Once you’ve identified the unfulfilled need(s) you have when you go to pick up your device, it’s time to figure out a new set of healthy activities you can replace with the unwanted technology habits you’ve developed.

A quick way to do this is to reflect on past life experiences where these needs were met without the use of technology. These are the experiences you’re going to want to reintroduce into your life when the urge to grab your device submerges you.

Otherwise, you can just try new things and test them out to see how effective they are. Once you’ve proven to yourself that the activity is an effective method of fulfilling your needs you can start regularly incorporating it into your life accordingly.

With practice, the chain of events leading up to harmful technology usage will now look something like this:

I feel sad and am unaware of my sadness à I start to grab my phone to access YouTube à I notice I am grabbing my phone to access YouTube à I ask myself “Why do I want to access YouTube?” à I notice I am sad à I turn off my device and go on a long walk instead (a healthy activity which I’ve already proven is capable of relieving my sadness) à I get on with life

Regarding the Second Question:

This question is pretty self-explanatory. If you don’t need to do something within the next 24 hours, then you certainly don’t need to do it now.

There are going to be times when you trick yourself into believing that accessing some useless app or website is something your urgently need to do right now. Here are some questions you can ask yourself to figure out if that really is the case:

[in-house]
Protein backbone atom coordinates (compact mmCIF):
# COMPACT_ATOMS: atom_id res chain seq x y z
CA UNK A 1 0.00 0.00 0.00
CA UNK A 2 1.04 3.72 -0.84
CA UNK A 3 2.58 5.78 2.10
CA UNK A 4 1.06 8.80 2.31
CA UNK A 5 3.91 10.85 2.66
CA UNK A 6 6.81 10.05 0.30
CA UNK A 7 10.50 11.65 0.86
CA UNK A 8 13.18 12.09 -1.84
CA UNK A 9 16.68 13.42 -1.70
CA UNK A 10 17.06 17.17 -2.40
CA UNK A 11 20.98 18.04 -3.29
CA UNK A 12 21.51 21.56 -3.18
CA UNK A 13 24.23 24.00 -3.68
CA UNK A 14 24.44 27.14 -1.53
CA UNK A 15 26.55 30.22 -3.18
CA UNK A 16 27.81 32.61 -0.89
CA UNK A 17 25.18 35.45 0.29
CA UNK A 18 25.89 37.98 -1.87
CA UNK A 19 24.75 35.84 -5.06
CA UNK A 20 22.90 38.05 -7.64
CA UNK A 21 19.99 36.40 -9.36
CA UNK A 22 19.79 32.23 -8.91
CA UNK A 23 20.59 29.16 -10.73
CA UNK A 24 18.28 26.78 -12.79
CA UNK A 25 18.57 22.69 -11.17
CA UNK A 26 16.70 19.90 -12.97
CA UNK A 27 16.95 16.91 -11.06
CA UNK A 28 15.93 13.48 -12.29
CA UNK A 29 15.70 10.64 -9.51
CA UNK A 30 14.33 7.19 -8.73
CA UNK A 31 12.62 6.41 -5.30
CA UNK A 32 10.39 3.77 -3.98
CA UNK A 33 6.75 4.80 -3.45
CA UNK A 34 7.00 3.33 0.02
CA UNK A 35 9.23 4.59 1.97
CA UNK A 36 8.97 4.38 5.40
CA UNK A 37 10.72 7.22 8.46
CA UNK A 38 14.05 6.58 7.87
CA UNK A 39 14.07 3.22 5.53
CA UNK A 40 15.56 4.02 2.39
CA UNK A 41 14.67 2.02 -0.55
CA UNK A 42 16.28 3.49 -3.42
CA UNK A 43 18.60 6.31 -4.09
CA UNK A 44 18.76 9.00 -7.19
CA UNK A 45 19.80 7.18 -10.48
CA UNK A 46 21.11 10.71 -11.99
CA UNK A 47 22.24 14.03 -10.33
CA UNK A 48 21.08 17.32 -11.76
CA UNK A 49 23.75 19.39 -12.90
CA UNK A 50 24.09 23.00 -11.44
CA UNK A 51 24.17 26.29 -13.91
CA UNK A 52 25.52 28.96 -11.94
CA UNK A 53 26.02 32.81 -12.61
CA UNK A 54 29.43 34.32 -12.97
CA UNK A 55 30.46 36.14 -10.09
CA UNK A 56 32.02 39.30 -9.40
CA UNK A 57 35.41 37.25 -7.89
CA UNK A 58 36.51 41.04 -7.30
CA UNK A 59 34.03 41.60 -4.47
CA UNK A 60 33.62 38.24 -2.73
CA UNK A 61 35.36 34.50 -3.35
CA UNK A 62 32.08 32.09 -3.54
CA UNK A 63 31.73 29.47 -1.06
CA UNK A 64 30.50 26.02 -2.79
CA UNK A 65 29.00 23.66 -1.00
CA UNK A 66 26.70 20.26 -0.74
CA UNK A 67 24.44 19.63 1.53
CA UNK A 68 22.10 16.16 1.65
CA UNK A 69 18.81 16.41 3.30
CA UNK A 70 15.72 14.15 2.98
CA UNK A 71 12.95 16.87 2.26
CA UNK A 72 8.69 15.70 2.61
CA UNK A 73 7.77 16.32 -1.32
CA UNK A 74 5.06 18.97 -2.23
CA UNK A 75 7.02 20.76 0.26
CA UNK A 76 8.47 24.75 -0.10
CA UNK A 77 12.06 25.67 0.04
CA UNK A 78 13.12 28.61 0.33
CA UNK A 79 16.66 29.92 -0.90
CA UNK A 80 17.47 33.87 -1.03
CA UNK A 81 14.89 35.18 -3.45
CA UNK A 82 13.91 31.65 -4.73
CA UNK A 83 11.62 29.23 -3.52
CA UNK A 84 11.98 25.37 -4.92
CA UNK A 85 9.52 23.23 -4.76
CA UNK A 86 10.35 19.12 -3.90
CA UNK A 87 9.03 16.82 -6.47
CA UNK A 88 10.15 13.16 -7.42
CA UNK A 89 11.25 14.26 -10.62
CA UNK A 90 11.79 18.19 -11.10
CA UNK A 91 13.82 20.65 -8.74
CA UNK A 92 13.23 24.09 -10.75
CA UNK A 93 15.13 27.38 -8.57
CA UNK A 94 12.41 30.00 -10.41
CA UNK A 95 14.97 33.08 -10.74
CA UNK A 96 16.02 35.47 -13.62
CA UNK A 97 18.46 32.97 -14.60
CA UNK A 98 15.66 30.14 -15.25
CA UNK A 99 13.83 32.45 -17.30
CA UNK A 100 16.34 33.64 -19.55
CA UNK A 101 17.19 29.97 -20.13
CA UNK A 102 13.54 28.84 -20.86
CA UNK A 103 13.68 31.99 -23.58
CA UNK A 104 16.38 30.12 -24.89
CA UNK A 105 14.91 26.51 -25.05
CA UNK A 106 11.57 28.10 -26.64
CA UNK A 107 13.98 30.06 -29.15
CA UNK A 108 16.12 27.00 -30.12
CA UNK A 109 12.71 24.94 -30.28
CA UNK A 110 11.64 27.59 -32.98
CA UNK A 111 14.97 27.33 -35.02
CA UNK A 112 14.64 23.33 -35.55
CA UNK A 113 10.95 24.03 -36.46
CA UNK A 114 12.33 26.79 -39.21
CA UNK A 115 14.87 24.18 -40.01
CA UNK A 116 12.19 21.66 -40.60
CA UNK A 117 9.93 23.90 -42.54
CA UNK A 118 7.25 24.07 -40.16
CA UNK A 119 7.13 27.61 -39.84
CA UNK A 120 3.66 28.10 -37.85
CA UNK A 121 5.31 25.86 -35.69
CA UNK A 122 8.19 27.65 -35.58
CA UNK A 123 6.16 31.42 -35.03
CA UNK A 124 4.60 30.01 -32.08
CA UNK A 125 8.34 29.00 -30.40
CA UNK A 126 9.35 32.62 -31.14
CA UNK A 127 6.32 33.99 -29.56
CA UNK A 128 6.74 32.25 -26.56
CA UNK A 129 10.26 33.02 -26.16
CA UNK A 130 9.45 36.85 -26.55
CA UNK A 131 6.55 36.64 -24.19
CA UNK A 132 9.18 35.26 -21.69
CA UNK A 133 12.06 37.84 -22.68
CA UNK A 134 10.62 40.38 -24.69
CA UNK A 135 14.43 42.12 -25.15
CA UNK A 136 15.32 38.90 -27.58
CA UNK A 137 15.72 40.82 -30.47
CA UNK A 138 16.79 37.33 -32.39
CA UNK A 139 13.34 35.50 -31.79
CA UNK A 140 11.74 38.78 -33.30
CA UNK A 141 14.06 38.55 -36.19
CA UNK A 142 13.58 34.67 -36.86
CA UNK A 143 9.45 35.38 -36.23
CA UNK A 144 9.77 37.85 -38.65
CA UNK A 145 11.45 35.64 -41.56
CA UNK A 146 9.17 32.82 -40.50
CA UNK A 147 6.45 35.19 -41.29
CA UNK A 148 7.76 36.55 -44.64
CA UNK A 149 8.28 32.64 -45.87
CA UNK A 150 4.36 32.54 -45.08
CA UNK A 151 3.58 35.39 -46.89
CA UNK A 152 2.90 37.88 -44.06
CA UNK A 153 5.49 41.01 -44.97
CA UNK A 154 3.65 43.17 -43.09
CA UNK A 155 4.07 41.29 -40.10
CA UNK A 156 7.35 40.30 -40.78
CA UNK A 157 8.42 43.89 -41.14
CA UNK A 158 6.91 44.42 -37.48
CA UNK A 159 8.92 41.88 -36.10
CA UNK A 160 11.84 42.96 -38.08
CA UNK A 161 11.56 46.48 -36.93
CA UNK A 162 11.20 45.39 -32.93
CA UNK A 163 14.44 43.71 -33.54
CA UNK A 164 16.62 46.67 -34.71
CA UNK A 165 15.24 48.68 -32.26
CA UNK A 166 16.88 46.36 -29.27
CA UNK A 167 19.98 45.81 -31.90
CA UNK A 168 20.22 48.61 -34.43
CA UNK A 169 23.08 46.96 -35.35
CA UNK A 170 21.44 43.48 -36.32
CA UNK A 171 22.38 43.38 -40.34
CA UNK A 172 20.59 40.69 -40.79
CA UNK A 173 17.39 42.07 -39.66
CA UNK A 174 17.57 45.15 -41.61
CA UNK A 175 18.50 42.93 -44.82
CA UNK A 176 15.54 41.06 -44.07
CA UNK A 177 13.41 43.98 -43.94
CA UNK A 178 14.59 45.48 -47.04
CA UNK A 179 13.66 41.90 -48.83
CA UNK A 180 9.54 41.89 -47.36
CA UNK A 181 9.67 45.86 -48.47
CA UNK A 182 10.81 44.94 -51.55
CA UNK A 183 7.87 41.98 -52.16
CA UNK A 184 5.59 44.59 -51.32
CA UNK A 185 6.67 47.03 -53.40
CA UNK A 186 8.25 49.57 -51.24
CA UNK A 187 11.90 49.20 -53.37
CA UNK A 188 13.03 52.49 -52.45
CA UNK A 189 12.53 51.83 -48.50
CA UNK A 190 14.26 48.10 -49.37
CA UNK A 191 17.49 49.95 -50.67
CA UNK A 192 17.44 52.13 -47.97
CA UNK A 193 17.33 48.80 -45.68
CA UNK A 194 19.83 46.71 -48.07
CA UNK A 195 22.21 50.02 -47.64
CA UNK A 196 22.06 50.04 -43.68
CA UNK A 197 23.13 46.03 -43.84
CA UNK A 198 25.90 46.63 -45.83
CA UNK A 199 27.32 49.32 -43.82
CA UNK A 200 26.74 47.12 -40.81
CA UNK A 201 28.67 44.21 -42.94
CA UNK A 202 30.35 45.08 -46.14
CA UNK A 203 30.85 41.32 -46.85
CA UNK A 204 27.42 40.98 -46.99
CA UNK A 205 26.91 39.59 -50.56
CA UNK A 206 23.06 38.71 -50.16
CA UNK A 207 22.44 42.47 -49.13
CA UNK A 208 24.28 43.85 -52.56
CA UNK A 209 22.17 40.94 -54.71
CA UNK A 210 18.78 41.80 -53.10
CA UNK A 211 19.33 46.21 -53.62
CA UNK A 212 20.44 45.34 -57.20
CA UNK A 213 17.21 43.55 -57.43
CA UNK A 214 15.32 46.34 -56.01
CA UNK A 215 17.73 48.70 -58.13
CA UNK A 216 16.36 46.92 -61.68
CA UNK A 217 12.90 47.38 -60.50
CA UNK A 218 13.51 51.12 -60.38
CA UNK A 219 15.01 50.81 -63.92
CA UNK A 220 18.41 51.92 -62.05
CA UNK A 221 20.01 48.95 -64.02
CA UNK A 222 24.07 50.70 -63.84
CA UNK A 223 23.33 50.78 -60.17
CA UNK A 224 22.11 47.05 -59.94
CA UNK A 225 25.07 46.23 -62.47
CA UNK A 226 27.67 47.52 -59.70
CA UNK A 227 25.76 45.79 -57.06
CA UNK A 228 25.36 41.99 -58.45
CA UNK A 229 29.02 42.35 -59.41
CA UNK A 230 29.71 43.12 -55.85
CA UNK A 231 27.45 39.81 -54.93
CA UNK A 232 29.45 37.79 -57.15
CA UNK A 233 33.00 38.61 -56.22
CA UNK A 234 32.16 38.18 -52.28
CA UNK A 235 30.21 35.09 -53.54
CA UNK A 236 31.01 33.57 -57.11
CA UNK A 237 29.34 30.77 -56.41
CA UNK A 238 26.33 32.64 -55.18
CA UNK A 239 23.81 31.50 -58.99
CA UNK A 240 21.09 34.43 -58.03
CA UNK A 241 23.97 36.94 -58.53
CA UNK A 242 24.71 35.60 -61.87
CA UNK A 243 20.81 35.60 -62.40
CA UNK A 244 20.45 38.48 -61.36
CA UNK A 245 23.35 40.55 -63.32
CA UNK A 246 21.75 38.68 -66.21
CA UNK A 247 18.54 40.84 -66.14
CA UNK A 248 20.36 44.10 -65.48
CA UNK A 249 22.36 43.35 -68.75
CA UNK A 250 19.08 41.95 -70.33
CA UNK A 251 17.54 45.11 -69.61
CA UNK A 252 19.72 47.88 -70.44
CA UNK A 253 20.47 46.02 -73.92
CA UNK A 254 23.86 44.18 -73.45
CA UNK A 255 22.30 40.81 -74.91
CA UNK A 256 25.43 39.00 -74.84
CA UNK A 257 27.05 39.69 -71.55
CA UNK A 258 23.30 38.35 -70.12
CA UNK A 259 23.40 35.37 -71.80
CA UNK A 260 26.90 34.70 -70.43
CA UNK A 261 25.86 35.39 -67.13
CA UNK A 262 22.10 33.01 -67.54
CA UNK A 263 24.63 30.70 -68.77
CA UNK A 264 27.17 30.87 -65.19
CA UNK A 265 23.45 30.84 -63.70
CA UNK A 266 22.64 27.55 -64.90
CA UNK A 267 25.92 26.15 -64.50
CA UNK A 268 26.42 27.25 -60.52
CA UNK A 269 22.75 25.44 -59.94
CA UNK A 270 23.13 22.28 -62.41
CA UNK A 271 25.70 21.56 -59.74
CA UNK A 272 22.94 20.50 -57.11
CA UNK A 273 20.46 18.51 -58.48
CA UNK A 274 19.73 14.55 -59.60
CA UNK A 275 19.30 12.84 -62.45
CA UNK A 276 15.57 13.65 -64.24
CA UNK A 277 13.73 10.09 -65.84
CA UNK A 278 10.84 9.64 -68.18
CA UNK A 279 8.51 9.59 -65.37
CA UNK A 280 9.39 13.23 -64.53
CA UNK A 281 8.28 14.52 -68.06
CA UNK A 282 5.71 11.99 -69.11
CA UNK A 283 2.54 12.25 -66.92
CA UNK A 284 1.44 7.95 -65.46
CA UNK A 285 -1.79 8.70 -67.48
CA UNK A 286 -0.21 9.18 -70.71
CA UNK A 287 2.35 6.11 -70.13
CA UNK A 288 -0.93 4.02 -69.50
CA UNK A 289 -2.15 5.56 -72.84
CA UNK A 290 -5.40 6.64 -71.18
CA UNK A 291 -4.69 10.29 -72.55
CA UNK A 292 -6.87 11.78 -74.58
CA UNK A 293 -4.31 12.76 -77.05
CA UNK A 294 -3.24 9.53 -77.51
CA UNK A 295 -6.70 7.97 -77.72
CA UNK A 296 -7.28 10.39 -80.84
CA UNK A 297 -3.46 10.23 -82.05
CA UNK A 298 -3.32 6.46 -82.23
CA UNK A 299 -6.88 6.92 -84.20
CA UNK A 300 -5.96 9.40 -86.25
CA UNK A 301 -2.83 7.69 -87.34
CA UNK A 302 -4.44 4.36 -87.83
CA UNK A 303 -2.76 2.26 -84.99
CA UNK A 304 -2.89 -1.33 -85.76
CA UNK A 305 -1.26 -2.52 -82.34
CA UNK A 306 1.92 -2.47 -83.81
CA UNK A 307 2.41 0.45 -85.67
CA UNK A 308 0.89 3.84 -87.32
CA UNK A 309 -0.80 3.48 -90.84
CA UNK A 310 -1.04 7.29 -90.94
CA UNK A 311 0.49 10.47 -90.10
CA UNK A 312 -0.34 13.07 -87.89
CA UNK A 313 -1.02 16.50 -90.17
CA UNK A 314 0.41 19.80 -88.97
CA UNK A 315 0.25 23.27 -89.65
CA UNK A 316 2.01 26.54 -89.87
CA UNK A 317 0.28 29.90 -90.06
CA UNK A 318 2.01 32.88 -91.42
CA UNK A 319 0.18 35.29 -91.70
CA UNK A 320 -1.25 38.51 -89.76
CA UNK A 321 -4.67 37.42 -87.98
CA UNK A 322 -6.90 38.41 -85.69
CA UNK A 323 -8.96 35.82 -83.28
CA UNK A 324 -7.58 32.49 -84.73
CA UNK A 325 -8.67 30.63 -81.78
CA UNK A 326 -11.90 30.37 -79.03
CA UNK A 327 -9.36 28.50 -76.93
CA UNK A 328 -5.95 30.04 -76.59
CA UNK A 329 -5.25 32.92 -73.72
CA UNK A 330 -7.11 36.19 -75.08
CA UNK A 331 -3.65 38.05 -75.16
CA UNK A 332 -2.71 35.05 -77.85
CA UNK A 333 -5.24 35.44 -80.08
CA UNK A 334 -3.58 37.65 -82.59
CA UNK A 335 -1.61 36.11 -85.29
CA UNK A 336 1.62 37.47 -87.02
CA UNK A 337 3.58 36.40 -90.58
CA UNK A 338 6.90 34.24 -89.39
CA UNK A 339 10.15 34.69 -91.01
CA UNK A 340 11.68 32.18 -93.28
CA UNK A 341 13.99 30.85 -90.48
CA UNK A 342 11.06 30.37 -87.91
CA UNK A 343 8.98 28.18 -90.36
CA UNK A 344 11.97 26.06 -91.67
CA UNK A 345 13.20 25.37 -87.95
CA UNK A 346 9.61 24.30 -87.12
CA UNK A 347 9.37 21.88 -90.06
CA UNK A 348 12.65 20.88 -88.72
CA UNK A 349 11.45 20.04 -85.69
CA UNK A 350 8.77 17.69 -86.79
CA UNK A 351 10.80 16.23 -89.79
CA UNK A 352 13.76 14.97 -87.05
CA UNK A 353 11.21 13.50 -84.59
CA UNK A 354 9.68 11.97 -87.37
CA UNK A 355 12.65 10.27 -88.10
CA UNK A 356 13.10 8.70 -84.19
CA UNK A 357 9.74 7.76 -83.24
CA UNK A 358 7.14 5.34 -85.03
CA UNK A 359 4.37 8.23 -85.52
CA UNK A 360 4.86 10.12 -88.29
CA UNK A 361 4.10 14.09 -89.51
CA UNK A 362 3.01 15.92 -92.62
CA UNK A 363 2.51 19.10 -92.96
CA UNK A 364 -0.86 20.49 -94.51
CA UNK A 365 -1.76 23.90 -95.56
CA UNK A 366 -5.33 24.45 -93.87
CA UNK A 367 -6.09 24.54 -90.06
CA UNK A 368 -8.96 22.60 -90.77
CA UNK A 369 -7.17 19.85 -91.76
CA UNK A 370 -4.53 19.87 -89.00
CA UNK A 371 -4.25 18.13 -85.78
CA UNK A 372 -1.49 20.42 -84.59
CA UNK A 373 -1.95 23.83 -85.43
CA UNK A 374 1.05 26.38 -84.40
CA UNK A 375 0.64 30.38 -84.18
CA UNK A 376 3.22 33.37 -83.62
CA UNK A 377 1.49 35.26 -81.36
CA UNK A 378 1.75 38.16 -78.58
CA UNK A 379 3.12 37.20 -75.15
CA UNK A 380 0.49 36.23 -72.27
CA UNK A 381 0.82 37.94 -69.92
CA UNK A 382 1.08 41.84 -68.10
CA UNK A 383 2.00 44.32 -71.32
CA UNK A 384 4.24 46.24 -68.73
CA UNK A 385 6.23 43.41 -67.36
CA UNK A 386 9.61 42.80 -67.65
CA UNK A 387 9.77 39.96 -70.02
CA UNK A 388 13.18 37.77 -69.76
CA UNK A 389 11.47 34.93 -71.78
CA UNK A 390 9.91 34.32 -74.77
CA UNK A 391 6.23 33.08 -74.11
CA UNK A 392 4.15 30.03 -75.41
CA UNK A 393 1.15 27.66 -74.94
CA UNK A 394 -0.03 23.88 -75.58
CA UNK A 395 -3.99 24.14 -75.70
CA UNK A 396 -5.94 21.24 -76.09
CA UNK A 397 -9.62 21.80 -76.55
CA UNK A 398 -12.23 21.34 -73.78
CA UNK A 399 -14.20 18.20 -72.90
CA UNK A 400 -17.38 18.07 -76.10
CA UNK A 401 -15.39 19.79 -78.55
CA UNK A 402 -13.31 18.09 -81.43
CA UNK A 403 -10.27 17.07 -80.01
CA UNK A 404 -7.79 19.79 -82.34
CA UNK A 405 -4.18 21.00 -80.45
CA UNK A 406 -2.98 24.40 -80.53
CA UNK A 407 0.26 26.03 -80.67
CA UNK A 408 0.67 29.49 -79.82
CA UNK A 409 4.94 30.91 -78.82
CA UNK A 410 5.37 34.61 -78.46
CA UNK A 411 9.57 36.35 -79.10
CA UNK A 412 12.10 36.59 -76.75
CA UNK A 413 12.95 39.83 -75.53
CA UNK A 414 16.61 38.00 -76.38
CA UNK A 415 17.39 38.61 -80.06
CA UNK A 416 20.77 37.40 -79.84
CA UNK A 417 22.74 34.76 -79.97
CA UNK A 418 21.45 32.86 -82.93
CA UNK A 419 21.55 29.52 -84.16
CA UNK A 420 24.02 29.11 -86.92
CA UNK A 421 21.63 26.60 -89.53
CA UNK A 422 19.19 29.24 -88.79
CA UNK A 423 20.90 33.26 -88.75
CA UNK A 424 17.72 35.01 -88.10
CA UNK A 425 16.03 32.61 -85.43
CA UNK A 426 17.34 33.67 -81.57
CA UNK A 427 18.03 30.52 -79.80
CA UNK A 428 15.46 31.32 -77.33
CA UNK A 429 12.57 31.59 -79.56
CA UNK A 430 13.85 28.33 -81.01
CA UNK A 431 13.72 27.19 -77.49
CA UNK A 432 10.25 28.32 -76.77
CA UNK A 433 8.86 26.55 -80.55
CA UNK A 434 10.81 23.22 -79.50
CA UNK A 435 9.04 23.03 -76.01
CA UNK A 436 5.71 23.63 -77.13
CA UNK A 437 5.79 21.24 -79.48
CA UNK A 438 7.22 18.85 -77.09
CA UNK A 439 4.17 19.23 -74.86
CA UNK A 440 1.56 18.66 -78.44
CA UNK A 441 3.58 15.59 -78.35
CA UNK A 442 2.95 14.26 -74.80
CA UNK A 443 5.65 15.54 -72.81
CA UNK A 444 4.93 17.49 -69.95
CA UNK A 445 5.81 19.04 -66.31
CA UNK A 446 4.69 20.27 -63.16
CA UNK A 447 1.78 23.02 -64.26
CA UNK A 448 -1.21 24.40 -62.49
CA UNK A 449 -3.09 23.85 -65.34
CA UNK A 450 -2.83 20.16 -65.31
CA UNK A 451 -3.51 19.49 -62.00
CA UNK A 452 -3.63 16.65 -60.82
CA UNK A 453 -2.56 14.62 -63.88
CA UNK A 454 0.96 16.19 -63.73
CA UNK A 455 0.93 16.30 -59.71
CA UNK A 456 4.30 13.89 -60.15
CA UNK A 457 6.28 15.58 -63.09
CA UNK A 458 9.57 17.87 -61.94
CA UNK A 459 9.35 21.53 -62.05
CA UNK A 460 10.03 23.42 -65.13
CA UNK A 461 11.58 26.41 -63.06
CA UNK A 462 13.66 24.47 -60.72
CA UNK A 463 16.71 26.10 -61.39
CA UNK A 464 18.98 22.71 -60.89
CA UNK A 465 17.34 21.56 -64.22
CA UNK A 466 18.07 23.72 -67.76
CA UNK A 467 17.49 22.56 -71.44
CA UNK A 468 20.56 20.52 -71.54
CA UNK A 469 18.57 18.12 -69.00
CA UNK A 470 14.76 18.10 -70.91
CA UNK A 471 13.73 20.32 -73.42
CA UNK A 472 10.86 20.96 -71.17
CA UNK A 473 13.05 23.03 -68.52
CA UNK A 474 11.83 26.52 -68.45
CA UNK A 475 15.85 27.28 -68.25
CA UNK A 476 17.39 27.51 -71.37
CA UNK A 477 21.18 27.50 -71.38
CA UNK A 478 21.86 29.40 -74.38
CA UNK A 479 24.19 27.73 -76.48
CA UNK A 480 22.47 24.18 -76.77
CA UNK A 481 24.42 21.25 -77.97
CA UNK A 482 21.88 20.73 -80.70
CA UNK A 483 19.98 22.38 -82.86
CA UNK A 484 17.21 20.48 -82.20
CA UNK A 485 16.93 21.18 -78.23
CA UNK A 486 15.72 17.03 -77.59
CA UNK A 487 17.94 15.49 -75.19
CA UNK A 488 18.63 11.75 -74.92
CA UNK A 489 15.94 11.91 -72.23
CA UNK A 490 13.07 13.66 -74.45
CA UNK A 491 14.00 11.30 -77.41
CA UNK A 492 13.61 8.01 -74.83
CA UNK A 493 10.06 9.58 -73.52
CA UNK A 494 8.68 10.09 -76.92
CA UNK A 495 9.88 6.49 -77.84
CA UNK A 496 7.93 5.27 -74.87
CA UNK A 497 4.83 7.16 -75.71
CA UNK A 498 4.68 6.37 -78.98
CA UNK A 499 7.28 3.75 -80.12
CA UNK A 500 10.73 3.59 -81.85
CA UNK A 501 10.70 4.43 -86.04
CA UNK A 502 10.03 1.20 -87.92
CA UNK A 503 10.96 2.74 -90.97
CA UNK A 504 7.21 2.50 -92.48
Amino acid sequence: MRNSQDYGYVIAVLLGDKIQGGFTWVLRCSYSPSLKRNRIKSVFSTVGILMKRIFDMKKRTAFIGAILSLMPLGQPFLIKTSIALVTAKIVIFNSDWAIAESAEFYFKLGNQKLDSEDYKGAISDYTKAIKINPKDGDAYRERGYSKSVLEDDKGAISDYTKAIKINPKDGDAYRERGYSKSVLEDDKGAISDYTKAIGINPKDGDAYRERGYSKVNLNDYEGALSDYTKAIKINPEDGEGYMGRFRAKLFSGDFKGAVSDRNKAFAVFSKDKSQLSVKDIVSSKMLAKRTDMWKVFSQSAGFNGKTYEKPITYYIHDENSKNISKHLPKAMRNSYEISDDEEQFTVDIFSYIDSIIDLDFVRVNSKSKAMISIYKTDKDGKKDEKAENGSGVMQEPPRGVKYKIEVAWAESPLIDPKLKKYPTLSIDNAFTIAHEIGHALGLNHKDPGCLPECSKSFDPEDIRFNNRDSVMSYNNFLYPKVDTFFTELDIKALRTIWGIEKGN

1. Between now and when I go to sleep, what are my top 3 most important tasks to complete? Is the time I’m spending on this app/website helping me to achieve those tasks?
  2. Suppose I choose to look at that app/website. Is there at least ONE action I will take based on the information I acquired from that app/website between now and when I go to sleep?

If it turns out that you were kidding yourself, you can either choose to not do the task at all or write it down on a to-do list to complete later. By delaying the rewarding event to a later time, you’re helping yourself immensely by breaking the cycle of instant gratification.

Regarding the Third Question:

Many of us have gotten so used to using our high-tech computers and cellphones that we’ve completely forgotten that there are many low-tech alternatives for solving many of our day to day problems. One of the most versatile low-tech alternatives to the internet is this thing called a book. Before the internet, there were books. And nowadays, thanks to the positive side of the internet, you can find books on any topic you could ever dream of in milliseconds.